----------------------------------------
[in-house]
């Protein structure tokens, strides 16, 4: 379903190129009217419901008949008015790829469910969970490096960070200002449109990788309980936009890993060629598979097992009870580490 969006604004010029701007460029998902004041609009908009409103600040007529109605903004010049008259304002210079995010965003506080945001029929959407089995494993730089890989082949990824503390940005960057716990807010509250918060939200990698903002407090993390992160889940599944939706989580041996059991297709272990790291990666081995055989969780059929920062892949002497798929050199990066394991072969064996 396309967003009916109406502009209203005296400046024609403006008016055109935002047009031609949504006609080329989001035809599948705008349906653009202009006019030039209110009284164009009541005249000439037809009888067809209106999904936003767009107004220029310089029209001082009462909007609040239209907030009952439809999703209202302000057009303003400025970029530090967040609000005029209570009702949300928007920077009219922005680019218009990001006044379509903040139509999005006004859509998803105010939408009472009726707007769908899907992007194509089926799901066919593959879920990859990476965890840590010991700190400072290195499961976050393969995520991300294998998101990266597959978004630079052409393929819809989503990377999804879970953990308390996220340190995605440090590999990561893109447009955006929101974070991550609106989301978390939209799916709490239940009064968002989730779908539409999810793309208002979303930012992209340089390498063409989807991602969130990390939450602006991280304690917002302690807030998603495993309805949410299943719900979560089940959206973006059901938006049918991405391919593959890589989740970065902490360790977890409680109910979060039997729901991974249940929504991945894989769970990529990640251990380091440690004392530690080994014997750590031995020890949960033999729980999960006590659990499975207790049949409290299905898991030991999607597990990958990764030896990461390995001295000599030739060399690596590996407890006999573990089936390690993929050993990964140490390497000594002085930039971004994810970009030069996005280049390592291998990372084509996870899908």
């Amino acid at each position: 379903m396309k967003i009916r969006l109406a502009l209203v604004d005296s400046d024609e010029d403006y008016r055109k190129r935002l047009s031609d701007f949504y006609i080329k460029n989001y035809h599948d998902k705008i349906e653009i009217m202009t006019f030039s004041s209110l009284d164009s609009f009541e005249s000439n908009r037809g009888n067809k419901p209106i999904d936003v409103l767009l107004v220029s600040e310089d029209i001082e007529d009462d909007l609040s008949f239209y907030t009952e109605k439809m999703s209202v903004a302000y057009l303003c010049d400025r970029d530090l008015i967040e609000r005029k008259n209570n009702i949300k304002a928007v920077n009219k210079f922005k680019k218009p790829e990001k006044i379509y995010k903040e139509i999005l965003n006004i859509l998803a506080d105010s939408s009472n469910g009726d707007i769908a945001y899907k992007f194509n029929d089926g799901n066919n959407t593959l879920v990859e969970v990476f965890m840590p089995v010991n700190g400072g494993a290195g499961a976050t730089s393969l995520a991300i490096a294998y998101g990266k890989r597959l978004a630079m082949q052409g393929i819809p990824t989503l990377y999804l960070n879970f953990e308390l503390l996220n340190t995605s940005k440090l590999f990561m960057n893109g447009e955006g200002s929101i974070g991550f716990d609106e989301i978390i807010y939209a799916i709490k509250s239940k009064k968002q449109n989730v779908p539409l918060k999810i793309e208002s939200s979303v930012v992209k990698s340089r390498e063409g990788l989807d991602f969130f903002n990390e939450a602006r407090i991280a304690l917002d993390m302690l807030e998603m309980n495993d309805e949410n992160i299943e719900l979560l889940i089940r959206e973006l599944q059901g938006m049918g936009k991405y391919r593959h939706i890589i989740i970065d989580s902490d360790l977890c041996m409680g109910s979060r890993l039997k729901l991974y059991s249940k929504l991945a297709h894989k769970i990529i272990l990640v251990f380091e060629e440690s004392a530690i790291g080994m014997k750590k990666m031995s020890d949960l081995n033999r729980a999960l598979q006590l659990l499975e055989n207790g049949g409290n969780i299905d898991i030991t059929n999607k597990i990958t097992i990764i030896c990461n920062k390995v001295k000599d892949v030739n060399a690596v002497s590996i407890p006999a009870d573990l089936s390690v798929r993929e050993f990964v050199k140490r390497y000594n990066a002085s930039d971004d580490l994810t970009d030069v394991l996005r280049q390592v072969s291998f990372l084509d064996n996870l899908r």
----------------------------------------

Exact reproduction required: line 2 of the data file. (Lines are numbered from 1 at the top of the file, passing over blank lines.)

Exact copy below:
């Protein structure tokens, strides 16, 4: 379903190129009217419901008949008015790829469910969970490096960070200002449109990788309980936009890993060629598979097992009870580490 969006604004010029701007460029998902004041609009908009409103600040007529109605903004010049008259304002210079995010965003506080945001029929959407089995494993730089890989082949990824503390940005960057716990807010509250918060939200990698903002407090993390992160889940599944939706989580041996059991297709272990790291990666081995055989969780059929920062892949002497798929050199990066394991072969064996 396309967003009916109406502009209203005296400046024609403006008016055109935002047009031609949504006609080329989001035809599948705008349906653009202009006019030039209110009284164009009541005249000439037809009888067809209106999904936003767009107004220029310089029209001082009462909007609040239209907030009952439809999703209202302000057009303003400025970029530090967040609000005029209570009702949300928007920077009219922005680019218009990001006044379509903040139509999005006004859509998803105010939408009472009726707007769908899907992007194509089926799901066919593959879920990859990476965890840590010991700190400072290195499961976050393969995520991300294998998101990266597959978004630079052409393929819809989503990377999804879970953990308390996220340190995605440090590999990561893109447009955006929101974070991550609106989301978390939209799916709490239940009064968002989730779908539409999810793309208002979303930012992209340089390498063409989807991602969130990390939450602006991280304690917002302690807030998603495993309805949410299943719900979560089940959206973006059901938006049918991405391919593959890589989740970065902490360790977890409680109910979060039997729901991974249940929504991945894989769970990529990640251990380091440690004392530690080994014997750590031995020890949960033999729980999960006590659990499975207790049949409290299905898991030991999607597990990958990764030896990461390995001295000599030739060399690596590996407890006999573990089936390690993929050993990964140490390497000594002085930039971004994810970009030069996005280049390592291998990372084509996870899908």